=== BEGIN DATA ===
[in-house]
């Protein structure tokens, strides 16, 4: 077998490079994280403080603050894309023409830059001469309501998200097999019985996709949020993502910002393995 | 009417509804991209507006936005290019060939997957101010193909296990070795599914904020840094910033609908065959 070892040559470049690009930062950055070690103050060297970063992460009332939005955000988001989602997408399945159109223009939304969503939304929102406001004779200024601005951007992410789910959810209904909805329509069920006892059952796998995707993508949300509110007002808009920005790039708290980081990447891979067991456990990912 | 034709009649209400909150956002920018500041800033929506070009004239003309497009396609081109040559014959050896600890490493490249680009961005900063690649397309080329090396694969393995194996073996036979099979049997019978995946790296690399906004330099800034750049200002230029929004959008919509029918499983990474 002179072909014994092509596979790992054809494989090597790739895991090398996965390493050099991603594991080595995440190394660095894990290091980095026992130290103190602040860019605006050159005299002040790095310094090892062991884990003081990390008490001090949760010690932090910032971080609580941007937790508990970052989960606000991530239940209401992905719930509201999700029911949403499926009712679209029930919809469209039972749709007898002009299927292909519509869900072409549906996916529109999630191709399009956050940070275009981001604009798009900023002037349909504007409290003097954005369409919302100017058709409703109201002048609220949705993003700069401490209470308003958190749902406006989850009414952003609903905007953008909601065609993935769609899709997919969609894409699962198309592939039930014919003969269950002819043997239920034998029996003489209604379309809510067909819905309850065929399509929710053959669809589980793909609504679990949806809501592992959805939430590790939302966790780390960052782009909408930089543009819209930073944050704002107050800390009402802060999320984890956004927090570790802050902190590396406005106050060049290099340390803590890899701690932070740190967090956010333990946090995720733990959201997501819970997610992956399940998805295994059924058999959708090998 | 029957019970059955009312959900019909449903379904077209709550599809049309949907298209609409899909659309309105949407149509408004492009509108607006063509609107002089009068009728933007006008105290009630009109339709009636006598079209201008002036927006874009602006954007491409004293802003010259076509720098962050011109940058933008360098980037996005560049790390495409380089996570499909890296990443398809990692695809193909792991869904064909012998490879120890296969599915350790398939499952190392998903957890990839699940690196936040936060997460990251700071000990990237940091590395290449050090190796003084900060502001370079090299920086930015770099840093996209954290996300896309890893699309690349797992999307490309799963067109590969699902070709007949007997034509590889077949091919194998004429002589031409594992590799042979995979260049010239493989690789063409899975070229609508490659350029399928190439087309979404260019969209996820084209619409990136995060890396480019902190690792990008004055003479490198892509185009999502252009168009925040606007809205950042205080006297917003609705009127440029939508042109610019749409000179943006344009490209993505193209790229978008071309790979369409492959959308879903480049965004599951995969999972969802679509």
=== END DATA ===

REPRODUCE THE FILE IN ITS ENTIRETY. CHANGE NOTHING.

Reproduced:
[in-house]
């Protein structure tokens, strides 16, 4: 077998490079994280403080603050894309023409830059001469309501998200097999019985996709949020993502910002393995 | 009417509804991209507006936005290019060939997957101010193909296990070795599914904020840094910033609908065959 070892040559470049690009930062950055070690103050060297970063992460009332939005955000988001989602997408399945159109223009939304969503939304929102406001004779200024601005951007992410789910959810209904909805329509069920006892059952796998995707993508949300509110007002808009920005790039708290980081990447891979067991456990990912 | 034709009649209400909150956002920018500041800033929506070009004239003309497009396609081109040559014959050896600890490493490249680009961005900063690649397309080329090396694969393995194996073996036979099979049997019978995946790296690399906004330099800034750049200002230029929004959008919509029918499983990474 002179072909014994092509596979790992054809494989090597790739895991090398996965390493050099991603594991080595995440190394660095894990290091980095026992130290103190602040860019605006050159005299002040790095310094090892062991884990003081990390008490001090949760010690932090910032971080609580941007937790508990970052989960606000991530239940209401992905719930509201999700029911949403499926009712679209029930919809469209039972749709007898002009299927292909519509869900072409549906996916529109999630191709399009956050940070275009981001604009798009900023002037349909504007409290003097954005369409919302100017058709409703109201002048609220949705993003700069401490209470308003958190749902406006989850009414952003609903905007953008909601065609993935769609899709997919969609894409699962198309592939039930014919003969269950002819043997239920034998029996003489209604379309809510067909819905309850065929399509929710053959669809589980793909609504679990949806809501592992959805939430590790939302966790780390960052782009909408930089543009819209930073944050704002107050800390009402802060999320984890956004927090570790802050902190590396406005106050060049290099340390803590890899701690932070740190967090956010333990946090995720733990959201997501819970997610992956399940998805295994059924058999959708090998 | 029957019970059955009312959900019909449903379904077209709550599809049309949907298209609409899909659309309105949407149509408004492009509108607006063509609107002089009068009728933007006008105290009630009109339709009636006598079209201008002036927006874009602006954007491409004293802003010259076509720098962050011109940058933008360098980037996005560049790390495409380089996570499909890296990443398809990692695809193909792991869904064909012998490879120890296969599915350790398939499952190392998903957890990839699940690196936040936060997460990251700071000990990237940091590395290449050090190796003084900060502001370079090299920086930015770099840093996209954290996300896309890893699309690349797992999307490309799963067109590969699902070709007949007997034509590889077949091919194998004429002589031409594992590799042979995979260049010239493989690789063409899975070229609508490659350029399928190439087309979404260019969209996820084209619409990136995060890396480019902190690792990008004055003479490198892509185009999502252009168009925040606007809205950042205080006297917003609705009127440029939508042109610019749409000179943006344009490209993505193209790229978008071309790979369409492959959308879903480049965004599951995969999972969802679509």